Corporation Tax

Since running my own businesses, I have definitely worked harder than I ever have done before, and learnt more than I ever have in the past. Learning theories in A Level and at Undergraduate level is great, as was having work experience in large multinational companies. But I found that my passion for small enterprise, which subsequently led to entrepreneurship, has provided me with the most learning opportunities. Indeed, I very rarely go a week without learning something new in the field of business.

My most recent discovery was how to file Corporation Tax. I received a letter to the registered address of Access Regional. I followed the instructions and logged onto the website. I then had to wait a week whilst paperwork containing my newly created online filing account came through, which included my activation code (so ensure that you leave yourself time before the deadline, so you don’t risk being fined!).

Corporation Tax is the company equivalent to Income Tax. Considering that although Access Regional had been registered since December 2011, it had remained largely dormant for a year whilst we sorted out our strategy and had shareholder and directional issues. However, at the time, we had not foreseen this big delay, so had not registered the company as dormant, meaning that we were now at a point where our first year’s Corporation Tax was due. Your company needs to pay Corporation Tax on taxable profits for each Corporation Tax accounting period. Your accounting period is normally 12 months and tends to match your company’s financial year.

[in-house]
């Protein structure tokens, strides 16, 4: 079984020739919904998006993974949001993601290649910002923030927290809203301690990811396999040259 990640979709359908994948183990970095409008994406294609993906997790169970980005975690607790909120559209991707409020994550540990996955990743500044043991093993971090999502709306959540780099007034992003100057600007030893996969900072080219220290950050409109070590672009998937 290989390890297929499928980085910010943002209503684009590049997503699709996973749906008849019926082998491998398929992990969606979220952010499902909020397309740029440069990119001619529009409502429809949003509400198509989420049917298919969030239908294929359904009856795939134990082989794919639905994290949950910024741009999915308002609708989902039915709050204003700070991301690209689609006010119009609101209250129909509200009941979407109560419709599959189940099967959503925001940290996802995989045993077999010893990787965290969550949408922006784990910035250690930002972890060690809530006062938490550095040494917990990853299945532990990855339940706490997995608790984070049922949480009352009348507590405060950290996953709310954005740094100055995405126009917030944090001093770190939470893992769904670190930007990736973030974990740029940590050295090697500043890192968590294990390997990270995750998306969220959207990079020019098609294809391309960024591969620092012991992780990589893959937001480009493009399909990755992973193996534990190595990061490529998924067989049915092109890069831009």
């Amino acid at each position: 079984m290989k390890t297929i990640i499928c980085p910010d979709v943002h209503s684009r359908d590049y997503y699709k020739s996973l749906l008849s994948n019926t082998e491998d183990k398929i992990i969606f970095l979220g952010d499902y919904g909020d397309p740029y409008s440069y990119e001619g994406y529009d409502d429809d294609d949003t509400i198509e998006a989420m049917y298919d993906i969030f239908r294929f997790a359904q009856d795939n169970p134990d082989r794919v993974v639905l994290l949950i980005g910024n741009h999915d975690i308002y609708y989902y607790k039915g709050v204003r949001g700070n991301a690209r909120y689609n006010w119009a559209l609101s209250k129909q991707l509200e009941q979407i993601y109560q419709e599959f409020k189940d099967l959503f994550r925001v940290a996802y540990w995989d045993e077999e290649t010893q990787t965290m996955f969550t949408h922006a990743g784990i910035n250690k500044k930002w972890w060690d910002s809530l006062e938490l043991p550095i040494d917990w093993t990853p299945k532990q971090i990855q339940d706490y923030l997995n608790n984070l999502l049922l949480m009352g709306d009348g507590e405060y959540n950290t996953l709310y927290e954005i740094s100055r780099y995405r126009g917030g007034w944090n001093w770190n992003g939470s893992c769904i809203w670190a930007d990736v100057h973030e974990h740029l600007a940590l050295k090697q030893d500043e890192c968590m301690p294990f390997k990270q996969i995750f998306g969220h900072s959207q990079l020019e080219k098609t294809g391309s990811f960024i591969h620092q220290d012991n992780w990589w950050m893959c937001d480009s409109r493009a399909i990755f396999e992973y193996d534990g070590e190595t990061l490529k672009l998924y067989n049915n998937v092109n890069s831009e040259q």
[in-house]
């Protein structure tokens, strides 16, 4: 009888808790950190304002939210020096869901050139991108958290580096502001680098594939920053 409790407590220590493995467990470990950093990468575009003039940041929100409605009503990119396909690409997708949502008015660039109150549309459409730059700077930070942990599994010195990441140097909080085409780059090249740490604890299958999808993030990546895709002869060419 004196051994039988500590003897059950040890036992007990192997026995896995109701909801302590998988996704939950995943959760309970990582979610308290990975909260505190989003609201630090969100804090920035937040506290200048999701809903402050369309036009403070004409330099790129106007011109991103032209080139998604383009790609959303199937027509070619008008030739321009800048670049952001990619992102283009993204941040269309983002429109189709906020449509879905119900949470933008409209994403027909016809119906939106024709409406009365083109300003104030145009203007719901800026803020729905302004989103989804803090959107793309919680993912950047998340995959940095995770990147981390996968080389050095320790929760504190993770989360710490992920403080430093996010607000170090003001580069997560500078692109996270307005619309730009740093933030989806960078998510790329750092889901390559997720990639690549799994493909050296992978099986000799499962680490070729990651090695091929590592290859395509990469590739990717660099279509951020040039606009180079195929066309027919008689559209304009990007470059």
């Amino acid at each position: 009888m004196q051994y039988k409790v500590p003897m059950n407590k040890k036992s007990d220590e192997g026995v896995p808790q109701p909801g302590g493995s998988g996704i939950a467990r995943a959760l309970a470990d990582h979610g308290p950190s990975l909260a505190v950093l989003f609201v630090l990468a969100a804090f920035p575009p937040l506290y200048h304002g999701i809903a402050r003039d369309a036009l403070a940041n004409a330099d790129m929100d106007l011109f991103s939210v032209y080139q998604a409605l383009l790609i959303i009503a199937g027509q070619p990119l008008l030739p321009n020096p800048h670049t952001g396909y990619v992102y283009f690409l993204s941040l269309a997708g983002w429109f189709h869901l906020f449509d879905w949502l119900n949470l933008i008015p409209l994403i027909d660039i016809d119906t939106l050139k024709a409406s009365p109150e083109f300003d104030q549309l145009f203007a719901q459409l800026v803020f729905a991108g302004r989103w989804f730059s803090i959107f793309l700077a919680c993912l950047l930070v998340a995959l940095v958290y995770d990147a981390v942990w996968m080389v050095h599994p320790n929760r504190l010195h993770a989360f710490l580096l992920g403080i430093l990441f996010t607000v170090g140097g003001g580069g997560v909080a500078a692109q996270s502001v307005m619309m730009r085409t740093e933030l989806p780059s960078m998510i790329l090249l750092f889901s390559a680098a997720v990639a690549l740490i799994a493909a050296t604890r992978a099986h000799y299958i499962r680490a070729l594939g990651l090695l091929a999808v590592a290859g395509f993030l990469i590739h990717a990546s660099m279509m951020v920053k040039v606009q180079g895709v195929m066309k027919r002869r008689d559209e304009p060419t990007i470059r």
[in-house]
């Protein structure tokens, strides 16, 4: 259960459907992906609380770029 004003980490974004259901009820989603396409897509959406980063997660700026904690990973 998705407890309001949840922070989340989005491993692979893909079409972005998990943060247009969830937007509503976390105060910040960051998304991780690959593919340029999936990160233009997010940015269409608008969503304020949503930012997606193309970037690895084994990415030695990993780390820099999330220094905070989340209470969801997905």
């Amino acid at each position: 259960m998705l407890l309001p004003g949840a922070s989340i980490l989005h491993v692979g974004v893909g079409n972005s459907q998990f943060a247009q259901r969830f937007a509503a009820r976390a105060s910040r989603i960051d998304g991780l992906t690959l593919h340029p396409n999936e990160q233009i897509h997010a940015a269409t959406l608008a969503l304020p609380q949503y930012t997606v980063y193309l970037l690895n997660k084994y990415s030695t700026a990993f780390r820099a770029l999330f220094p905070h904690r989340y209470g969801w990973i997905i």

The amount of Corporation Tax you pay depends upon the profits your business makes, and the rate depends on how much profit your company generates. If you’re a newly formed company, the rate which most likely will apply is the small profits rate of 20%. This applies to companies with profits of £300,000 or less. If your profits are over £1.5m, this is the main rate, and stands at 24% – although this is set to change to 23% in 2013. If your profits fall between these, you’ll have to pay the main rate, however you can apply for marginal relief, which means that your bill is reduced by an amount depends on your profit figure.

You can forgo this whole ‘exciting’ filing process if you have an accountant; however, chances are if you’re small, you won’t be able to afford one. And besides, I always feel that it’s best to do these things at least once so that you know the process in case it is useful in the future. The HMRC offer a number of useful tools for helping with this. They have an online demonstration of what will be required but the most useful resource which I have since discovered is a free online webinar for small businesses.

You’ll be asked to provide financial statements such as profit and loss, and a balance sheet covering the accounting period, so worth brushing up on those and taking your time (I was very grateful for my Management Accounting modules at this point!). But the good thing is that you can submit these to Companies House at the same time, so that you’re essentially killing two birds with one stone, as your financial statements need to be submitted to Companies House at the end of your company’s accounting period too.

It took me a morning to do, but once it’s done, it’s done. And it was a very useful thing to learn. There are a lot of resources around to help you, so you need not feel overwhelmed.

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